WPEngine is a lot more expensive than the cheap shared hosts like HostGator, and a little more difficult to set up, but you get a lot more for your money. I currently recommend it to clients who have one main site that they want to keep up at all costs and be safe in the knowledge that it’s rock solid.
if you have many multiple WordPress sites, most of which are small, I would still keep HostGator hosting for them and perhaps move your main site to WPEngine for dedicated WordPress hosting if the cost is justified by the many benefits they provide.
It’s as easy to stumble across a hosting package these days as it is to purchase a loaf of bread. It seems that wherever you look you are besieged with offers from various hosting organizations, from your email inbox to the back of your favorite magazine. While this means a lot of healthy competition, it can make it difficult to know to which company you ought to be entrusting your firm’s website.
Whenever we buy software or sign up to something online, it seems that a hosting offer comes along with it as a matter of course.
According to Intac, as of March 2010, there were almost 24,000 hosting companies in the US alone, and this figure is set to increase as more and more firms recognize the value in providing a secure, safe, and customer-focused service to their clients.
There are more hosting companies in the US than any other country, the most used being Wild West Domains with a market share of 35.8 percent. The company is part of the Go Daddy Group, providing an easy platform for turnkey domain registrars to become an operation and use the Go Daddy system for registration and support.
However, the most popular company is not necessarily the best; it could be that a firm has a savvy marketing strategy which means that it gets taken up more readily because it is accessible to people, or simply that it has a great network of affiliates pushing the service to generate revenue.
Choosing your ideal Web host comes down to a number of factors including, what you are looking for, what you are prepared to pay, and what kind of service you need in addition to your basic hosting package.
A Myriad of Options
One of the first things that may strike you in any promotional package is mention of the word “Unlimited” bandwidth, or disk space. However good this may sound, there probably are some limits to the amount of space you get allocated within your chosen package, and it’s well worth taking a moment to check out what your allocation will be when you sign up.
If you are looking to put a basic site live to represent your company in a simple way, then the chances are good that you will be satisfied with what you are provided. However, more complex sites are obviously going to require a great deal of bandwidth to perform more technical tasks and it’s worth working out what your requirements are before you commit to a hosting package.
Web hosting providers have costs associated with providing an allocated amount of space. That cost is then passed on to you through the Web hosting plan. The amount of bandwidth you use up can depend on a number of factors, such as the number of visitors that you receive and the size of files that you are providing to them (graphics, video and so on). Your considerations when choosing your host need to take into account the volume and intensity of your incoming traffic.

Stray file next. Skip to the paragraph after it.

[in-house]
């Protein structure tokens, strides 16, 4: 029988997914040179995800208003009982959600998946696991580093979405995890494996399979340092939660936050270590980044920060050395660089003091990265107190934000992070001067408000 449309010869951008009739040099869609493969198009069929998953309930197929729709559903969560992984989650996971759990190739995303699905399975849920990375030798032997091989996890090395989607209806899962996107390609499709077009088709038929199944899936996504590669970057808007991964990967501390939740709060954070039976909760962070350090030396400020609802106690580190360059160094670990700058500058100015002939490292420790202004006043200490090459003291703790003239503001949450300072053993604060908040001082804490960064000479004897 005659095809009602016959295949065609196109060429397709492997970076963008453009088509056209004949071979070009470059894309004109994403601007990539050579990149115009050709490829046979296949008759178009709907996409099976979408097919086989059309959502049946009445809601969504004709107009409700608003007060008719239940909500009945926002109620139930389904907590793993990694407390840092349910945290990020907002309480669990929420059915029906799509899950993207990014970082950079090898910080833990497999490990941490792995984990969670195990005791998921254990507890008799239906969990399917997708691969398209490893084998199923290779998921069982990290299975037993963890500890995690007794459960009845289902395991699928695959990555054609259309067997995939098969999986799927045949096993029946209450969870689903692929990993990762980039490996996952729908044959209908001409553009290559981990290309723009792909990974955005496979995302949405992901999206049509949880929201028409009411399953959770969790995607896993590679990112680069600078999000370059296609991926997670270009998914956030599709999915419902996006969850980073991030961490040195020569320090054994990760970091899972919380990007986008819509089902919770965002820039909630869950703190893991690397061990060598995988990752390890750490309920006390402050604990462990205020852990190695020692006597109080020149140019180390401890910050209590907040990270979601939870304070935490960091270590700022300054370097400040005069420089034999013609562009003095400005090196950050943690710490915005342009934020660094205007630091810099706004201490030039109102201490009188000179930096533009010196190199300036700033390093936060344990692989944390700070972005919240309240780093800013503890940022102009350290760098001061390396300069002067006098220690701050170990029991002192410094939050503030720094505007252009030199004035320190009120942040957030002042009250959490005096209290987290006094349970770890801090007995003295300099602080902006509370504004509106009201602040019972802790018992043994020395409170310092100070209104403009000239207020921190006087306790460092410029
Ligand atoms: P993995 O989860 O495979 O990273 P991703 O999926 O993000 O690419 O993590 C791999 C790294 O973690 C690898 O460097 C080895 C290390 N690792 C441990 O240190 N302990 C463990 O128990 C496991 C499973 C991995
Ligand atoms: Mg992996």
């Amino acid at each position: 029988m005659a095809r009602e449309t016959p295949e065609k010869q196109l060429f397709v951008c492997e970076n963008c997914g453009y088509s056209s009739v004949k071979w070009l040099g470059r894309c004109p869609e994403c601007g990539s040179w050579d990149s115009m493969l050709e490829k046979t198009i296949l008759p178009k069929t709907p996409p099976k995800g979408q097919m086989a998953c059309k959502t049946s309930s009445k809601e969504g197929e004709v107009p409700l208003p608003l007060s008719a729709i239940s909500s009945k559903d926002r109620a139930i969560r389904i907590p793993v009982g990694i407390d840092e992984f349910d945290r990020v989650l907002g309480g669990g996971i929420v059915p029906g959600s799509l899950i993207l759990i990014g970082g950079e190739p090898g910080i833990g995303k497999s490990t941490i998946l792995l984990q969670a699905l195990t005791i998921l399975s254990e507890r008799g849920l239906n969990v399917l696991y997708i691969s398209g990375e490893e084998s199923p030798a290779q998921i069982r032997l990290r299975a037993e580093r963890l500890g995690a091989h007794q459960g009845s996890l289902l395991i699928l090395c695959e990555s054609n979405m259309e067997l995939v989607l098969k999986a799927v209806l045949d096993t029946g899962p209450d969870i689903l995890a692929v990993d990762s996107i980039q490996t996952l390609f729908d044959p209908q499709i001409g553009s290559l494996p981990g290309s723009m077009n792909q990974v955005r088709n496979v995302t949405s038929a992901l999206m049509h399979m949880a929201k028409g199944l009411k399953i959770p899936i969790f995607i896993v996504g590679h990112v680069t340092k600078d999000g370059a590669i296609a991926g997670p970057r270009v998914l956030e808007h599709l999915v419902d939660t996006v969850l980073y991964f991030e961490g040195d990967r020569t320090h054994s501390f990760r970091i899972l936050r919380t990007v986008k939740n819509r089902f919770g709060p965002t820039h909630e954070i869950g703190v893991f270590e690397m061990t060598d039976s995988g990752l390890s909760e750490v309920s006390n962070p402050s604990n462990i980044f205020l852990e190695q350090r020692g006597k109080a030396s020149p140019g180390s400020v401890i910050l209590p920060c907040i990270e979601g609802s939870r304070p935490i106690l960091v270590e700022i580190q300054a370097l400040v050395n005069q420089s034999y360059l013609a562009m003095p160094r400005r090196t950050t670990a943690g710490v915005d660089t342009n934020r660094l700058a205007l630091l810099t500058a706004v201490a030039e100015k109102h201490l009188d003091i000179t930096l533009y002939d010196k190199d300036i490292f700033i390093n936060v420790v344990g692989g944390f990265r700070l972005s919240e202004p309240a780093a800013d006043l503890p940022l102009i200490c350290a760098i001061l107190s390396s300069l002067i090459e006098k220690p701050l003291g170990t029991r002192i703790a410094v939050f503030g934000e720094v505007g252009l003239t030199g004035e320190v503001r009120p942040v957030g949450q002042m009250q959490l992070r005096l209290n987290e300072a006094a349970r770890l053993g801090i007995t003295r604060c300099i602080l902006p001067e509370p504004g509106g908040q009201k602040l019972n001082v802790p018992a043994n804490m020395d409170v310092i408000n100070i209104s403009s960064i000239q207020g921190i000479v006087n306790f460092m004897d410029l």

Checking the Criteria
One of the key factors when picking your ideal hosting company needs to be a consideration of the kind of customer service support they offer. Check the terms carefully to make sure you don’t get stung by a hefty bill when you call up to get something fixed. I normally choose companies that offer text chats or toll-free telephone support, to keep costs to a minimum. Text chats are ideal for US hosting companies, but if you’re based outside of the US, consider the terms of service that they offer.
I usually use well-known hosts including HostGator, Bluehost, and DreamHost, as they have great customer service and tend to honor their commitment to the client. When you select a well-known company, you minimize the risk of selecting an organization that could go under or be unable to provide a consistent service.
The highest quality support from your host company comes through 24/7 services. This means you won’t get passed around a frustrating call center system, and you can choose times to phone that reduce the risk of being stuck in queues or put on hold.
Again, check the terms of your company to ensure you get the best possible support deal included in your packages. In addition, it’s worth checking what support is on offer for the particular applications (such as WordPress) that you will be using.
Picking a shared hosting package is a good idea when you first start out, but check the pricing options for virtual private servers and dedicated servers. It’s easier to upgrade with this type of service, and you may find that your needs grow in line with the success of your business. If you already have a hosting company and want to change, pick a company that will handle the switch, saving you time, effort, and money.
Nothing beats recommendations when it comes to picking your hosting package. While many companies use affiliate schemes to generate sales, the best form of recommendation comes from friends and family who are already using the service. Most people have a tale to tell about a poor hosting company, so gather data and make an informed decision.
Ultimately, choosing your ideal service for hosting comes down to your individual needs, what you can find out from people who have already signed up to specific organizations, and the type of service you are specifically looking for.
I personally use and recommend HostGator as their support and customer service is second to none, especially for the price. Of course good hosting is more than good customer service, but for small businesses they’re hard to beat.